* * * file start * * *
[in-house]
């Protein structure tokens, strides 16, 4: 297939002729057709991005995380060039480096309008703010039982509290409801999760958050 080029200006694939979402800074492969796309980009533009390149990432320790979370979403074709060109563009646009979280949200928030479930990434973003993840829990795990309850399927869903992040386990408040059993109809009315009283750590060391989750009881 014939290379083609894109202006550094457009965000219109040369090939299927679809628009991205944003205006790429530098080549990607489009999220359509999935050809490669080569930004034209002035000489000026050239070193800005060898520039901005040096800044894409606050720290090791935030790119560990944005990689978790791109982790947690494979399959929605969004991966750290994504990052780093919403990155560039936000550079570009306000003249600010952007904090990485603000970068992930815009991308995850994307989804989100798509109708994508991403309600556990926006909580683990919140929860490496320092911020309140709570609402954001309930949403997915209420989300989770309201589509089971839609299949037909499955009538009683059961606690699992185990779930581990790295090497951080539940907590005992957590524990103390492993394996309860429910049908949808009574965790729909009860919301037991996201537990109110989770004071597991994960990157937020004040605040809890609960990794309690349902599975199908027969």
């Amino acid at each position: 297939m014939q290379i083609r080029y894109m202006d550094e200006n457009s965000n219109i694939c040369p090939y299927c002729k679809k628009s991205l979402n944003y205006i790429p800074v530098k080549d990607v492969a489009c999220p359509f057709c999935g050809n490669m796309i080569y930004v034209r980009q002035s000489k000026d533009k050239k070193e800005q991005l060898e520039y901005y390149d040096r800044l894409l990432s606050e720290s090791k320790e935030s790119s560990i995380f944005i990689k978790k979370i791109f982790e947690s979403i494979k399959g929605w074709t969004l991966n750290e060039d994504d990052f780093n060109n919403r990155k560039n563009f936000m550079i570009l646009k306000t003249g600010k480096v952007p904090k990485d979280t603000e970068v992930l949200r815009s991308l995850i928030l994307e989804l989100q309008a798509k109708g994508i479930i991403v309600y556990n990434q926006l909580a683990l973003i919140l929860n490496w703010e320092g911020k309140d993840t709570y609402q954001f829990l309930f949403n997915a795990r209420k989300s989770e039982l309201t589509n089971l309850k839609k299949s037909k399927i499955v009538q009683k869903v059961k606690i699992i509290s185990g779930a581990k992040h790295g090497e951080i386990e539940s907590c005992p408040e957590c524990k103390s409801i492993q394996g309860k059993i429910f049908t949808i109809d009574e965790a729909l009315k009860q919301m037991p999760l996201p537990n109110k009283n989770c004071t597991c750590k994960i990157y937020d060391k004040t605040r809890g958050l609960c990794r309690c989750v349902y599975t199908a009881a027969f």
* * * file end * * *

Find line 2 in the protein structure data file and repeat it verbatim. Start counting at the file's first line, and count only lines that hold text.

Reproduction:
């Protein structure tokens, strides 16, 4: 297939002729057709991005995380060039480096309008703010039982509290409801999760958050 080029200006694939979402800074492969796309980009533009390149990432320790979370979403074709060109563009646009979280949200928030479930990434973003993840829990795990309850399927869903992040386990408040059993109809009315009283750590060391989750009881 014939290379083609894109202006550094457009965000219109040369090939299927679809628009991205944003205006790429530098080549990607489009999220359509999935050809490669080569930004034209002035000489000026050239070193800005060898520039901005040096800044894409606050720290090791935030790119560990944005990689978790791109982790947690494979399959929605969004991966750290994504990052780093919403990155560039936000550079570009306000003249600010952007904090990485603000970068992930815009991308995850994307989804989100798509109708994508991403309600556990926006909580683990919140929860490496320092911020309140709570609402954001309930949403997915209420989300989770309201589509089971839609299949037909499955009538009683059961606690699992185990779930581990790295090497951080539940907590005992957590524990103390492993394996309860429910049908949808009574965790729909009860919301037991996201537990109110989770004071597991994960990157937020004040605040809890609960990794309690349902599975199908027969």